Bob's Gutsy Leadership Blog

ESPN: Weak Management, Weak Results!

As cable TV’s most expensive channel, ESPN has found themselves in the unfortunate position of having the big cable distributors offering discounted packages that didn’t include this sports channel.  Many consumers have opted for these options, while others cut the cable cord entirely and use streaming services exclusively.  This has led to ESPN losing 16 million subscribers over the past 7 years.

At the same time, costs have ballooned for ESPN.  ESPN’s annual payments tied to live sports (NFL, etc) have more than doubled since 2013 to $4.7 billion.  All of this has forced ESPN to lay off some 600 employees over the past few years, including some well-known hosts.

On the other hand, ESPN is also guilty of some serious self-inflicted wounds.  Probably the most damaging has been the fact that they have been so slow in getting into the streaming TV business.  Years of delays and detours in this area have significantly frustrated Disney, ESPN’s owner.

The second major self-inflicted wound has been the ESPN President’s focus on trying to grow the audience by spicing up shows with opinionated analysis and debate.  This even led to one of their star anchors calling President Trump “a white supremacist.”  This caused all kinds of in-fighting within the company, and uproar externally.  ESPN’s President decided to keep the anchor who made the controversial comment only to have that same individual to use Twitter to urge a boycott of the Dallas Cowboy advertisers after the team’s owner suggested benching NFL players who staged social justice protests during the National Anthem.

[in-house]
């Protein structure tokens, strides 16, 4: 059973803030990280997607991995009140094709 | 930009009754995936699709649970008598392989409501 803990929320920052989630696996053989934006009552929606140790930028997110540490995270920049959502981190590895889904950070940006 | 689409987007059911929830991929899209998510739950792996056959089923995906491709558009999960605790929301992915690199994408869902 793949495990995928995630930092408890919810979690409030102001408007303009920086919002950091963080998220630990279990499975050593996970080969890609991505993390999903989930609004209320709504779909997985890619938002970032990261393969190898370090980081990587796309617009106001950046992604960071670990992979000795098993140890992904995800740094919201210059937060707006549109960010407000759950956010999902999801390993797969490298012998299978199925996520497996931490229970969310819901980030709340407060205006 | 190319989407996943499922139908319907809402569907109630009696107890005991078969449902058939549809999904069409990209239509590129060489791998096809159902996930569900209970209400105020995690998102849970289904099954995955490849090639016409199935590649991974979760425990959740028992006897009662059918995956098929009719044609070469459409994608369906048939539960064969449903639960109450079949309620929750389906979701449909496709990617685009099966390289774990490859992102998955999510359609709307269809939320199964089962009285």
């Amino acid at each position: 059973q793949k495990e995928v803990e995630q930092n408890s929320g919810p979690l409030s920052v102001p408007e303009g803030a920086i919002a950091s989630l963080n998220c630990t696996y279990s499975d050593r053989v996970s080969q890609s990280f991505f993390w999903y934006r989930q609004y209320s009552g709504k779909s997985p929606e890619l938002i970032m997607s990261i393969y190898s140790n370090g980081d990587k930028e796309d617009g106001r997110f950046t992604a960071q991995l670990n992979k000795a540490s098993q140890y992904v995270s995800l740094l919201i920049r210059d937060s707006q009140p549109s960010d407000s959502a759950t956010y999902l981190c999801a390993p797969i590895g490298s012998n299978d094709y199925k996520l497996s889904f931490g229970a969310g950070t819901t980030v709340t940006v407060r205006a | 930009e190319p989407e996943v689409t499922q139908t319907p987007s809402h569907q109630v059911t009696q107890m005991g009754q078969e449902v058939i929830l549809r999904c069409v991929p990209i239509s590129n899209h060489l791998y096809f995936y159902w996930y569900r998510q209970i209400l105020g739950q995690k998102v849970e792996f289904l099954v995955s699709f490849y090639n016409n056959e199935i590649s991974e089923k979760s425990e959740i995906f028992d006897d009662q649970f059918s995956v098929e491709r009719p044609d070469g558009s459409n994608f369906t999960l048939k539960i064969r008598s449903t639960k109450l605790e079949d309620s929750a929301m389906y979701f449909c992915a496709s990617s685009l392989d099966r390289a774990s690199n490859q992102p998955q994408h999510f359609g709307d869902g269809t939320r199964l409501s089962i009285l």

Things even got more tense both within and outside of ESPN when one of their most prominent anchors indicated in a radio interview that ESPN’s policies were pushing away viewers and that the company was taking its eye off its basic business.

So what’s going on here?  ESPN has basically had an absent landlord.  The President should have been focusing on streaming content many years ago when the first signs that streaming television via the internet was becoming a reality.  That simply wasn’t done.  Secondly, ESPN should be all about objective sports reporting. He should have instituted a policy that made that very clear to all employees that any deviation from this policy would lead to termination.

Hopefully the new leader will do what any strong leader should do; tackle the future with gusto (get super aggressive with streaming) while keeping the company true to its mission (objectively reporting on sports).

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